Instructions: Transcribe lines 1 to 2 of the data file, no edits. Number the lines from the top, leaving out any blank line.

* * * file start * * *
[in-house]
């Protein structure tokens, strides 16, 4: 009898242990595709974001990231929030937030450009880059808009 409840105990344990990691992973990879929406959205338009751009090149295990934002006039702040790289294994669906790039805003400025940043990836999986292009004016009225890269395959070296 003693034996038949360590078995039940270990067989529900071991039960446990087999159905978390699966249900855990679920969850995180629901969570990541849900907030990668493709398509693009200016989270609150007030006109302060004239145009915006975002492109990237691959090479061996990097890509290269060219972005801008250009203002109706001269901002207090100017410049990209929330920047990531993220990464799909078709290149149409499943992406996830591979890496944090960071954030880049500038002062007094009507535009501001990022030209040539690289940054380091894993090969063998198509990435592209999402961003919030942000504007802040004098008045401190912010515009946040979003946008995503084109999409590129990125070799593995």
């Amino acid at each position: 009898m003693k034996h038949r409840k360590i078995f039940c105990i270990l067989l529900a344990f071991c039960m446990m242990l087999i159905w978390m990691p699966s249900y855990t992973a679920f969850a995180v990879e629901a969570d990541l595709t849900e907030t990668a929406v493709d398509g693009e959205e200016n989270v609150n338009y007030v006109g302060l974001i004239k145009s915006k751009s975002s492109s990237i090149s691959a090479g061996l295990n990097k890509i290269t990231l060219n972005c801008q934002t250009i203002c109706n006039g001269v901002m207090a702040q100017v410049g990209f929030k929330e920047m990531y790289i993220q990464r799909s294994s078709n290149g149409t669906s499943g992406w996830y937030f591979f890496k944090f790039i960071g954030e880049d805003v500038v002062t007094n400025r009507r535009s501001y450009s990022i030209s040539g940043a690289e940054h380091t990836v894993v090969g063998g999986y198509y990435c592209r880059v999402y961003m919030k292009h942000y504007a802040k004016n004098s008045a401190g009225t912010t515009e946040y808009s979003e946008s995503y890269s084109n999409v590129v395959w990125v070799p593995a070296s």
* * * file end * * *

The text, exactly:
[in-house]
């Protein structure tokens, strides 16, 4: 009898242990595709974001990231929030937030450009880059808009 409840105990344990990691992973990879929406959205338009751009090149295990934002006039702040790289294994669906790039805003400025940043990836999986292009004016009225890269395959070296 003693034996038949360590078995039940270990067989529900071991039960446990087999159905978390699966249900855990679920969850995180629901969570990541849900907030990668493709398509693009200016989270609150007030006109302060004239145009915006975002492109990237691959090479061996990097890509290269060219972005801008250009203002109706001269901002207090100017410049990209929330920047990531993220990464799909078709290149149409499943992406996830591979890496944090960071954030880049500038002062007094009507535009501001990022030209040539690289940054380091894993090969063998198509990435592209999402961003919030942000504007802040004098008045401190912010515009946040979003946008995503084109999409590129990125070799593995």